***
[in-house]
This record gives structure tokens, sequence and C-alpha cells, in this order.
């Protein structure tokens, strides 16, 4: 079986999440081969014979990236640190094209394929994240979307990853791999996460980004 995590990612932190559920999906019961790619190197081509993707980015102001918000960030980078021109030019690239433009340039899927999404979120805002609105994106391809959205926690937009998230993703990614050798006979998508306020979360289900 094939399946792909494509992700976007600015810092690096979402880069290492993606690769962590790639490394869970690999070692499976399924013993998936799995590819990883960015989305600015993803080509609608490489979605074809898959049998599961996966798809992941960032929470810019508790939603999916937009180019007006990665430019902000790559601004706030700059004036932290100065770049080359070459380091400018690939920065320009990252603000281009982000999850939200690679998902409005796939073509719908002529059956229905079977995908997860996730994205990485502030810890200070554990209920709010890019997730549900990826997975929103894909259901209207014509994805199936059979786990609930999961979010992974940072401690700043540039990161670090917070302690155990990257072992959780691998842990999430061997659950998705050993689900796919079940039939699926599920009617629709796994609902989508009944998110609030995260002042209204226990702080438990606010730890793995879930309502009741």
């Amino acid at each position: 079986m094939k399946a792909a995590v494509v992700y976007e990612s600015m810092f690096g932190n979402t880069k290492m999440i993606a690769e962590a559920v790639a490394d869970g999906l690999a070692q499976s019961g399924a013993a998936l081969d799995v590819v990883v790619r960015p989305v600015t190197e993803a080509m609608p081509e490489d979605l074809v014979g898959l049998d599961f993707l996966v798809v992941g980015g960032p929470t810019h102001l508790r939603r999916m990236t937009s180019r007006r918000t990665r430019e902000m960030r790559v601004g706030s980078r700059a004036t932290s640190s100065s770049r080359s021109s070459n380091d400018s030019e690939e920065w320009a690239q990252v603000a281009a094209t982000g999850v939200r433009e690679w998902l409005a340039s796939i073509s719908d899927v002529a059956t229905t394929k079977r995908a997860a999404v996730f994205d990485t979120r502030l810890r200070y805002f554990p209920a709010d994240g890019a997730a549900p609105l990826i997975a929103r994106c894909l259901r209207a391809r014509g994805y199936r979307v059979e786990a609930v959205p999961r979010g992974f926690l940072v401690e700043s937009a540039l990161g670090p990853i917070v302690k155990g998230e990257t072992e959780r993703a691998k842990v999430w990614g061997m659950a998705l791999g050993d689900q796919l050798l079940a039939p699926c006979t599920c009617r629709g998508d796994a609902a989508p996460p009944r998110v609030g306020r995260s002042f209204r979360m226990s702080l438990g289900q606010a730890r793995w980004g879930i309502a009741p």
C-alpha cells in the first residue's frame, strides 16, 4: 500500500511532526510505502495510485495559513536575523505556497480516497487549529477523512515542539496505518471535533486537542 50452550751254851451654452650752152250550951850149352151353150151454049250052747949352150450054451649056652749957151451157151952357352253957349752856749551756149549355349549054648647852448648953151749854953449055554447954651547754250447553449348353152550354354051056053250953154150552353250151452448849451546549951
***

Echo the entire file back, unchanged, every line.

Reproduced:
[in-house]
This record gives structure tokens, sequence and C-alpha cells, in this order.
């Protein structure tokens, strides 16, 4: 079986999440081969014979990236640190094209394929994240979307990853791999996460980004 995590990612932190559920999906019961790619190197081509993707980015102001918000960030980078021109030019690239433009340039899927999404979120805002609105994106391809959205926690937009998230993703990614050798006979998508306020979360289900 094939399946792909494509992700976007600015810092690096979402880069290492993606690769962590790639490394869970690999070692499976399924013993998936799995590819990883960015989305600015993803080509609608490489979605074809898959049998599961996966798809992941960032929470810019508790939603999916937009180019007006990665430019902000790559601004706030700059004036932290100065770049080359070459380091400018690939920065320009990252603000281009982000999850939200690679998902409005796939073509719908002529059956229905079977995908997860996730994205990485502030810890200070554990209920709010890019997730549900990826997975929103894909259901209207014509994805199936059979786990609930999961979010992974940072401690700043540039990161670090917070302690155990990257072992959780691998842990999430061997659950998705050993689900796919079940039939699926599920009617629709796994609902989508009944998110609030995260002042209204226990702080438990606010730890793995879930309502009741």
């Amino acid at each position: 079986m094939k399946a792909a995590v494509v992700y976007e990612s600015m810092f690096g932190n979402t880069k290492m999440i993606a690769e962590a559920v790639a490394d869970g999906l690999a070692q499976s019961g399924a013993a998936l081969d799995v590819v990883v790619r960015p989305v600015t190197e993803a080509m609608p081509e490489d979605l074809v014979g898959l049998d599961f993707l996966v798809v992941g980015g960032p929470t810019h102001l508790r939603r999916m990236t937009s180019r007006r918000t990665r430019e902000m960030r790559v601004g706030s980078r700059a004036t932290s640190s100065s770049r080359s021109s070459n380091d400018s030019e690939e920065w320009a690239q990252v603000a281009a094209t982000g999850v939200r433009e690679w998902l409005a340039s796939i073509s719908d899927v002529a059956t229905t394929k079977r995908a997860a999404v996730f994205d990485t979120r502030l810890r200070y805002f554990p209920a709010d994240g890019a997730a549900p609105l990826i997975a929103r994106c894909l259901r209207a391809r014509g994805y199936r979307v059979e786990a609930v959205p999961r979010g992974f926690l940072v401690e700043s937009a540039l990161g670090p990853i917070v302690k155990g998230e990257t072992e959780r993703a691998k842990v999430w990614g061997m659950a998705l791999g050993d689900q796919l050798l079940a039939p699926c006979t599920c009617r629709g998508d796994a609902a989508p996460p009944r998110v609030g306020r995260s002042f209204r979360m226990s702080l438990g289900q606010a730890r793995w980004g879930i309502a009741p």
C-alpha cells in the first residue's frame, strides 16, 4: 500500500511532526510505502495510485495559513536575523505556497480516497487549529477523512515542539496505518471535533486537542 50452550751254851451654452650752152250550951850149352151353150151454049250052747949352150450054451649056652749957151451157151952357352253957349752856749551756149549355349549054648647852448648953151749854953449055554447954651547754250447553449348353152550354354051056053250953154150552353250151452448849451546549951